More relevant training and competence (skills, experience and knowledge) will open up more opportunities for individuals. Refresher training is also advisable as it keeps their knowledge and skills up to date.
There are additional responsibilities associated with being self-employed. Car dealers must:
- Notify the local authority.
- Apply for trade licence plates with the DVLA.
- Have the correct insurance, i.e. public liability, motor trade and business. If employing anyone, employers’ liability insurance will be required.
- Register with HMRC.
- File tax returns.
- Register with the ICO to hold personal data, e.g. customer data (to comply with the Data Protection Act 2018 and the GDPR).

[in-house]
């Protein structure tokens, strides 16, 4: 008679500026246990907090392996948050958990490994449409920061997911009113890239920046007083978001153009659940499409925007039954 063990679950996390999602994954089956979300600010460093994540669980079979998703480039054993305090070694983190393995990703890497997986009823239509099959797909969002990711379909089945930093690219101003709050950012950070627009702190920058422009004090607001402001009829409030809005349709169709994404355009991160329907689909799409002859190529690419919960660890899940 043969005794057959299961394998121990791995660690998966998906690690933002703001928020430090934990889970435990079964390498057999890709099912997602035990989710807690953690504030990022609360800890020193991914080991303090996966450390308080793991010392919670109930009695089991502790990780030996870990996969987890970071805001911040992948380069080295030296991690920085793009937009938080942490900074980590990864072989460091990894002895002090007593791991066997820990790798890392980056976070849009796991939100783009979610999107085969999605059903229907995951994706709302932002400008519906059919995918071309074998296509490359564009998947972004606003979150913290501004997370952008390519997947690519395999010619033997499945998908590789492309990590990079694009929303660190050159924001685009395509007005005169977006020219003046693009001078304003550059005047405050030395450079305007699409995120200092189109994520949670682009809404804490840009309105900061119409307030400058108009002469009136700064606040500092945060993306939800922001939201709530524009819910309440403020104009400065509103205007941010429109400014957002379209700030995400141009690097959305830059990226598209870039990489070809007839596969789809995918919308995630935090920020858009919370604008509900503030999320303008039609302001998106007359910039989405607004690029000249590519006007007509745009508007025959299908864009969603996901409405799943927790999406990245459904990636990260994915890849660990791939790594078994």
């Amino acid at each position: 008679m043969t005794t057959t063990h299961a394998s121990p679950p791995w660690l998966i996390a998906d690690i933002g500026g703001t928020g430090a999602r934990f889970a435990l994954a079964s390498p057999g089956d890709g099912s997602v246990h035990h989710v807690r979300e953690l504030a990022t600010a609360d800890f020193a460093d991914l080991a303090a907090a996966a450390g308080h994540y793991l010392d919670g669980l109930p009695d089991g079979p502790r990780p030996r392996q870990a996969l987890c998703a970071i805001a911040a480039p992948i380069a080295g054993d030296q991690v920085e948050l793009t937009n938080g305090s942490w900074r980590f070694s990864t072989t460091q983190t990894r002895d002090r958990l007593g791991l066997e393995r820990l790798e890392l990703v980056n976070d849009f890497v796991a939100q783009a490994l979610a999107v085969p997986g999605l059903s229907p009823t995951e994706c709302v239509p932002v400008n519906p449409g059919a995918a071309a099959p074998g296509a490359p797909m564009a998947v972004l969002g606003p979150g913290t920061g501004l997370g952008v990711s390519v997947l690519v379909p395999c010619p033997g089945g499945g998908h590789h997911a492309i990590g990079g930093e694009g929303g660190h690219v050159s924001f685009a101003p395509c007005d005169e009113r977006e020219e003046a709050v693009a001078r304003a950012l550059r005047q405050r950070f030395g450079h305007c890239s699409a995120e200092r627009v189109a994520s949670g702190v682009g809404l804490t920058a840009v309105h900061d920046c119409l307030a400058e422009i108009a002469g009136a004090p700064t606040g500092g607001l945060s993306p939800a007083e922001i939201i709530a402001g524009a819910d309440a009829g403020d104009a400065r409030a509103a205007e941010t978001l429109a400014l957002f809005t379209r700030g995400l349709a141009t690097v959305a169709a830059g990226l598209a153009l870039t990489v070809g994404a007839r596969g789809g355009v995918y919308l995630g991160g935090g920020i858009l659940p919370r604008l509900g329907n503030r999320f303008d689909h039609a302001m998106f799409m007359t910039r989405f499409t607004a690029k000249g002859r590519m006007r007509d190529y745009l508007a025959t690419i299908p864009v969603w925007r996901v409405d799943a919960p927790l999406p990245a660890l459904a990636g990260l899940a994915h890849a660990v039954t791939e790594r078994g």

Further advice and guidance on being self-employed are on GOV.UK.
If an individual decides to be a self-employed car dealer, they will need to factor in certain costs, such as:
- Showroom, forecourt or other premises to store and sell vehicles.
- Office space.
- Premises running costs.
- Vehicle costs, e.g. repairs, maintenance, fuel, parts and consumables.
- Good-quality tools, equipment and machinery.
- Travelling costs, e.g. to go to auctions.
- Computer and mobile phone.
- Marketing and advertising.
They should also research and decide on the area, market, competition and services to offer customers.
Becoming a member of an association or getting accredited can also help self-employed car dealers gain more business. They could also become a franchise dealership.
Criminal records checks